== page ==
- Количество слайдов: 59
Adopted from Ms. Susan M. Pojer Horace Greeley HS Chappaqua, NY
Essential Question: Champion of the “Common Man”? OR “King” Andrew?
Voting Requirements in the Early 19 c
Voter Turnout: 1820 - 1860
Campaigning “on the Stump”
Why Increased Democratization? 3 White male suffrage increased 3 Party nominating committees. 3 Voters chose their state’s slate of Presidential electors. 3 Spoils system. 3 Rise of Third Parties. 3 3 Popular campaigning (parades, rallies, floats, etc. ) Two-party system returned in the 1832 election: § Dem-Reps Natl. Reps. (1828) Whigs (1832) Republicans (1854) § Democrats (1828)
The “Common Man’s” Presidential Candidate
Jackson’s Opponents in 1824 Henry Clay [KY] John Quincy Adams [MA] William H. Crawford [GA] John C. Calhoun [SC]
Results of the 1824 Election A “Corrupt Bargain? ”
Opposition to John Quincy Adams 3 3 Some believed he allowed too much political control to be held by elites. Some objected to his support of national economic development on constitutional grounds. § Adams believed a strong, active central government was necessary. Ø A national university. Ø An astronomical observatory. Ø A naval academy. 3 Many Americans saw Adams’ vision of a might nation led by a strong president as a threat to individual liberties.
Tariff Battles 3 3 3 Tariff of 1816 on imports of cheap textiles. Tariff of 1824 on iron goods and more expensive woolen and cotton imports. Tariff of 1828 higher tariffs on imported raw materials [like wool & hemp]. § Supported by Jacksonians to gain votes from farmers in NY, OH, KY. § The South alone was adamantly against it. Ø As producers of the world’s cheapest cotton, it did not need a protective tariff. Ø They were negatively impacted American textiles and iron goods [or the taxed English goods] were more expensive!
Votes in the House for the “Tariff of Abomination”
Land & Indian Policies 3 John Quincy Adams: § His land policies gave westerners another reason to dislike him. Ø He attempted to curb speculation for public lands his opponent accused him of denying their individual rights and freedoms to expand westward! § He supported the land rights of Native Americans against white settlers. Ø 1825 govt. officials negotiated a treaty with a group of Creek Indians to cede their land rights to GA. ü The Creek Indians appealed to Adams to renounce the treaty. ü Congress sided with the governor of GA.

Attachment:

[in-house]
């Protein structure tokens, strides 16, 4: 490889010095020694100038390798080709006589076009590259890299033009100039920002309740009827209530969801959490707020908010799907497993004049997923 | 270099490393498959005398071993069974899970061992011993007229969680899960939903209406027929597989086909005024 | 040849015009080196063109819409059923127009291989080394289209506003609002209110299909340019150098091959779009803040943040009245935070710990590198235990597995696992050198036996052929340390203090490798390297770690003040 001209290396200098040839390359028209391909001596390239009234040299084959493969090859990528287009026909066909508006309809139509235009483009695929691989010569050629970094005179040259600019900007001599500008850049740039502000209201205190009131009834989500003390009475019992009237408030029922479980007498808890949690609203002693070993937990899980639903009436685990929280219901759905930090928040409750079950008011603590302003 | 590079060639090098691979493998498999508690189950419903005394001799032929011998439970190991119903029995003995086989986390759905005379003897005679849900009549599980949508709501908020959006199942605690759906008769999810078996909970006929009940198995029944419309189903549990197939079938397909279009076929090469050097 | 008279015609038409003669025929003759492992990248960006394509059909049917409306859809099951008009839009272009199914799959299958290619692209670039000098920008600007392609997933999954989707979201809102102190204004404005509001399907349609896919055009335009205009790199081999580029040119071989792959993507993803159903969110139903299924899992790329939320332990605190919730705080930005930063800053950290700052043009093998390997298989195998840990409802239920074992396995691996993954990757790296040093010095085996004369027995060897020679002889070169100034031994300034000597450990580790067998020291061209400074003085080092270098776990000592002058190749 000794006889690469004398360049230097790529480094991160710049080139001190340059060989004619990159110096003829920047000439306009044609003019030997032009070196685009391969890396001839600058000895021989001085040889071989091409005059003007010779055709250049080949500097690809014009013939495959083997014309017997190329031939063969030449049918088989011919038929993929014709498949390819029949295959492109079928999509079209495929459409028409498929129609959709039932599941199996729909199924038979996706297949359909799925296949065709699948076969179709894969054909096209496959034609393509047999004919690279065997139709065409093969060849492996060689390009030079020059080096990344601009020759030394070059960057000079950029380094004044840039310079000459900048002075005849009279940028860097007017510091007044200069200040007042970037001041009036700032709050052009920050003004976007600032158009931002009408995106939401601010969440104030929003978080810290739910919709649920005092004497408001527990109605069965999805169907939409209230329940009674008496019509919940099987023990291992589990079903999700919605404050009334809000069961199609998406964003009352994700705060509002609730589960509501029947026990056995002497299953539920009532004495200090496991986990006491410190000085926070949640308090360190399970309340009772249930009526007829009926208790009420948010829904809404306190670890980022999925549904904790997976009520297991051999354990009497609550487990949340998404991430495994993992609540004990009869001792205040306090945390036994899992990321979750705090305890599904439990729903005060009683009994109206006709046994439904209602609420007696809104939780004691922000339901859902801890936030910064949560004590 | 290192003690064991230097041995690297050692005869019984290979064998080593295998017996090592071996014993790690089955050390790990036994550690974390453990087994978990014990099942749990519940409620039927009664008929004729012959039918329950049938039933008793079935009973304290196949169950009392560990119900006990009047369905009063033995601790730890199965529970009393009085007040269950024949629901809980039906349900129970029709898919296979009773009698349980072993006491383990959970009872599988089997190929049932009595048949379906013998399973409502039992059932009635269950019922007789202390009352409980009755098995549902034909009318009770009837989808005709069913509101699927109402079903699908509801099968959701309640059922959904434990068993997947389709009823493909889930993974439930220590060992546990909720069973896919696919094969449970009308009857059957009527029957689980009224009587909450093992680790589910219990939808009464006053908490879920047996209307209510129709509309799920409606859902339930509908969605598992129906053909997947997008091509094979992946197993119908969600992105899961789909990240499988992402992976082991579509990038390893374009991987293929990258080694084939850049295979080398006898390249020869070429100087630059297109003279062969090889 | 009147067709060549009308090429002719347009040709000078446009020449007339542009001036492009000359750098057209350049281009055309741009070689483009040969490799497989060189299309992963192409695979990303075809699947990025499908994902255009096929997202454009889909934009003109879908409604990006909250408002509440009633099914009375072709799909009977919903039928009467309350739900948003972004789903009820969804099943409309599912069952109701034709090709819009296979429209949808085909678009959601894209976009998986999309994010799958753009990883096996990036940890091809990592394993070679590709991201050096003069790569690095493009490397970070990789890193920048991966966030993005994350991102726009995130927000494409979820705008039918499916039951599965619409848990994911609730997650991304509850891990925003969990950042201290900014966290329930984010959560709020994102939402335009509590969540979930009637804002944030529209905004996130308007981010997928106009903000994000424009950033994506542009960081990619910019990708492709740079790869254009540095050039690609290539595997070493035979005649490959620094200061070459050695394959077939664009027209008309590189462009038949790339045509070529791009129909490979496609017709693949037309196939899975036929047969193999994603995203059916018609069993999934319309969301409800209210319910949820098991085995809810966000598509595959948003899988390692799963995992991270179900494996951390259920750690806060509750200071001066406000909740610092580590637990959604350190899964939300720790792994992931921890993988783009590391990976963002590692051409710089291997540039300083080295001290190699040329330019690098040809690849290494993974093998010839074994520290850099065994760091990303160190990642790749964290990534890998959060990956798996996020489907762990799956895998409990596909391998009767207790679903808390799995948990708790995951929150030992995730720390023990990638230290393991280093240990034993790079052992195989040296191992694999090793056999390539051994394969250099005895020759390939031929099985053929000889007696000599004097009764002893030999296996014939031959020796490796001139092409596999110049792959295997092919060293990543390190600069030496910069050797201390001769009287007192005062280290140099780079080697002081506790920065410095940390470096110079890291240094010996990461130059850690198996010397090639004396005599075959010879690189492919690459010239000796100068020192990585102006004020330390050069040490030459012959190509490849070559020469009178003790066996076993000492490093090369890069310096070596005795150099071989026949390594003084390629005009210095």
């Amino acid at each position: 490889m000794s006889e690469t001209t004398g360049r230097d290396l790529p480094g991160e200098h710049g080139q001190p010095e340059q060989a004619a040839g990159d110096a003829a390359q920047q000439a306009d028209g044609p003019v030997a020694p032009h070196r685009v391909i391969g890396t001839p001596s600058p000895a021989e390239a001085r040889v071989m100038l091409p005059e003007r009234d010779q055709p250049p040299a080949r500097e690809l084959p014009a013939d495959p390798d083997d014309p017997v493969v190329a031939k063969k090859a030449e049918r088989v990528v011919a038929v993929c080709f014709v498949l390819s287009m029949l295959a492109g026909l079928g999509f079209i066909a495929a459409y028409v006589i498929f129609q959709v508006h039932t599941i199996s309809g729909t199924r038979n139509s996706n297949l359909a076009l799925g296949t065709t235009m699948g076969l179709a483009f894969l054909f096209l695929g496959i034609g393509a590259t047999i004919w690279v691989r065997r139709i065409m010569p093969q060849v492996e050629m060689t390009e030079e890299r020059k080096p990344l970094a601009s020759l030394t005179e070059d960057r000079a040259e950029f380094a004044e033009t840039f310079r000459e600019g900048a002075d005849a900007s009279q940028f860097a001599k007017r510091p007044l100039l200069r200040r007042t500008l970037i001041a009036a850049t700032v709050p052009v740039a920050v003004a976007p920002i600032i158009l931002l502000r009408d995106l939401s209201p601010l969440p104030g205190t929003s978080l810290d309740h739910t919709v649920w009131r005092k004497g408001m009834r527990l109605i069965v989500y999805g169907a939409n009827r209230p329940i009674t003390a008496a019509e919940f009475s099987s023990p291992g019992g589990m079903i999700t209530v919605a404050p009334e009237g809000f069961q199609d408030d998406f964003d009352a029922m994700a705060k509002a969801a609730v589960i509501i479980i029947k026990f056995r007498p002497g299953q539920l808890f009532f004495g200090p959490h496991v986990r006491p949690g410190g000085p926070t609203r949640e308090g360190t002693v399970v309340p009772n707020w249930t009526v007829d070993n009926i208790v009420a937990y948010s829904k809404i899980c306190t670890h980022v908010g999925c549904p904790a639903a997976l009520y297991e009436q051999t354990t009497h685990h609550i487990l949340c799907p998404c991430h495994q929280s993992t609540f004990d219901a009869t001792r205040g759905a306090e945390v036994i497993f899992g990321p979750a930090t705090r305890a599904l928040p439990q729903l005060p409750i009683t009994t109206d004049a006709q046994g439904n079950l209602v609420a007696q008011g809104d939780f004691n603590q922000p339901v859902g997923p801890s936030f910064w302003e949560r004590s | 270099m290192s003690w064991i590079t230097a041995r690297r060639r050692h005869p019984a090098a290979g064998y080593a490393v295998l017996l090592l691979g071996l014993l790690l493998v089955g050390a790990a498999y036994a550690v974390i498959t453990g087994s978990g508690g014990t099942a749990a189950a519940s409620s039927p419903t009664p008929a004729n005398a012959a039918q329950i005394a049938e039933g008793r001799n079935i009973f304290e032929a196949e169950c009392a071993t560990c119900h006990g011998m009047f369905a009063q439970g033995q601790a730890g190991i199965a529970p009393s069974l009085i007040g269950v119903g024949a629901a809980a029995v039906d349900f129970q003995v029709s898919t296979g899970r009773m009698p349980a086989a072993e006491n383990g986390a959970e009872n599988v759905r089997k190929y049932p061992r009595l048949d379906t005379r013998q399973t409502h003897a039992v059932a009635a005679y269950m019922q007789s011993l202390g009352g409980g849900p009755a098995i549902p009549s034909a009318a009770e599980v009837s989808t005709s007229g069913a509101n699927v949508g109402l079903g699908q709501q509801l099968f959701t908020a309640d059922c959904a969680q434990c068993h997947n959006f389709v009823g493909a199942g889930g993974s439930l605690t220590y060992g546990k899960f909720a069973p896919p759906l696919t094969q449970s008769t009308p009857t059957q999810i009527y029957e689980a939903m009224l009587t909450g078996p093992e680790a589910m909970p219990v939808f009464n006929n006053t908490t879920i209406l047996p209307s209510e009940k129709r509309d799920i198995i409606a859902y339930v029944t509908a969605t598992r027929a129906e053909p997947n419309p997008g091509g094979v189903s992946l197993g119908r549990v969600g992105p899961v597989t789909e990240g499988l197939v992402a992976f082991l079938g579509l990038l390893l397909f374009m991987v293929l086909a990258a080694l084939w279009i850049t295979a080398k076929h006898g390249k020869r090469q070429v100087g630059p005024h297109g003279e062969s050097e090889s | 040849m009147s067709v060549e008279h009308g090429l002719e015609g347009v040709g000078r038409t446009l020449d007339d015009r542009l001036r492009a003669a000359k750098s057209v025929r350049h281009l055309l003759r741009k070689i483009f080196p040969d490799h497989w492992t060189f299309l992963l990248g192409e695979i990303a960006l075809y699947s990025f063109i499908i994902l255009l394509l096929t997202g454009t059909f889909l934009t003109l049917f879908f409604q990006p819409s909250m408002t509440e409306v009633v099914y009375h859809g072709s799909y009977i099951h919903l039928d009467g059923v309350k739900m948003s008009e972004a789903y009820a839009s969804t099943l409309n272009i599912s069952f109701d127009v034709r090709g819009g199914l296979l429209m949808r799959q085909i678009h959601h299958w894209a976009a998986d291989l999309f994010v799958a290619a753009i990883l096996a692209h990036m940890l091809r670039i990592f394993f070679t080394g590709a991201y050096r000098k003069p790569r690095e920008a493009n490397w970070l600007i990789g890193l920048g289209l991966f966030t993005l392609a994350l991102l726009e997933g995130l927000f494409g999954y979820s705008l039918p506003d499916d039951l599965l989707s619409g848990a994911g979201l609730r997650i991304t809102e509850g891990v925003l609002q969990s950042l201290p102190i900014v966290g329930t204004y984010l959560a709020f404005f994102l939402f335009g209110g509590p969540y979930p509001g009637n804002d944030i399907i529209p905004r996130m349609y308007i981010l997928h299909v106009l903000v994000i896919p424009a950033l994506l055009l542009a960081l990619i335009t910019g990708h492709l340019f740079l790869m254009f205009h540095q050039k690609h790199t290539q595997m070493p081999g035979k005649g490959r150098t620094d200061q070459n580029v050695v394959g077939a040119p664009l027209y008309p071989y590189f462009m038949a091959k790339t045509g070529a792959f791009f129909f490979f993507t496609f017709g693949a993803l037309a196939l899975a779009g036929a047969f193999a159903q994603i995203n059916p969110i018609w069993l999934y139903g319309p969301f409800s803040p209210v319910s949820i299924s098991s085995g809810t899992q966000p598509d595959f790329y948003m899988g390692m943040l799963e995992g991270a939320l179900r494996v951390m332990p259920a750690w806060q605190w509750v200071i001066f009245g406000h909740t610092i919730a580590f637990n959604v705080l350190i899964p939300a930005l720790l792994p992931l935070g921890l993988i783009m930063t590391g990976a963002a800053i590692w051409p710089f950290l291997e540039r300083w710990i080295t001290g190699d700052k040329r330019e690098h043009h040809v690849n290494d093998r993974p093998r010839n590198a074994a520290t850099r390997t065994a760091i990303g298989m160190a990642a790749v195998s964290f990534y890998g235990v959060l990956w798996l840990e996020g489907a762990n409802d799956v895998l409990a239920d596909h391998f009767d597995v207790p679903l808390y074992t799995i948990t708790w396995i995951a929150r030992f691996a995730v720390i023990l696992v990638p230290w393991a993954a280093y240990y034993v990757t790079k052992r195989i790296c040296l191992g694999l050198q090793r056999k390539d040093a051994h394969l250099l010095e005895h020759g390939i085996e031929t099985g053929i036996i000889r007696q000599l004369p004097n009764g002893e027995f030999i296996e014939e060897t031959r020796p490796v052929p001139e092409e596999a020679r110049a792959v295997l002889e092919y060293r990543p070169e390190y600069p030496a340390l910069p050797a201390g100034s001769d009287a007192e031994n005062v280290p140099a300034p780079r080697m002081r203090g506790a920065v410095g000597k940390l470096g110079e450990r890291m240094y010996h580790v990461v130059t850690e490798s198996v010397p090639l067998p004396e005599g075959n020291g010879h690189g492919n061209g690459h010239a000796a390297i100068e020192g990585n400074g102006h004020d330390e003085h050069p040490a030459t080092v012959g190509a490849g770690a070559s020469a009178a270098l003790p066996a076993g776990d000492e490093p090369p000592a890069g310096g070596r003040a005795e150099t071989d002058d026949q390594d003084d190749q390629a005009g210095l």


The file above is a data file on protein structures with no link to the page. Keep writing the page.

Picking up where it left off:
The 1828 Election 3 Jackson’s campaign was engineered by Senator Martin Van Buren of NY § He wanted to recreate the old Jeffersonian coalition of: Ø Northern farmers and artisans. Ø Southern slave owners. Ø Farmers with small land holdings. § He created the Democratic Party from the remains of Jefferson’s old party: Ø Created oversaw a national committee that local and state party units. Ø Mass meetings, parades, picnics. § A lot of political mudslinging on both sides.
Rachel Jackson Final Divorce Decree
Jackson in Mourning for His Wife
1828 Election Results
The Center of Population in the Country Moves WEST
The New “Jackson Coalition” 3 The Planter Elite in the South 3 People on the Frontier 3 3 Artisans [competition from factory labor]. State Politicians spoils system Ø To the victor belong the spoils of the enemy! [William Marcy of NY] 3 Immigrants in the cities.
Jackson as Satan Dangles the Spoils of Victory over his Supporters
Jackson’s Faith in the “Common Man” 3 3 3 Intense distrust of Eastern “establishment, ” monopolies, & special privilege. His heart & soul was with the “plain folk. ” Belief that the common man was capable of uncommon achievements.
The Reign of “King Mob”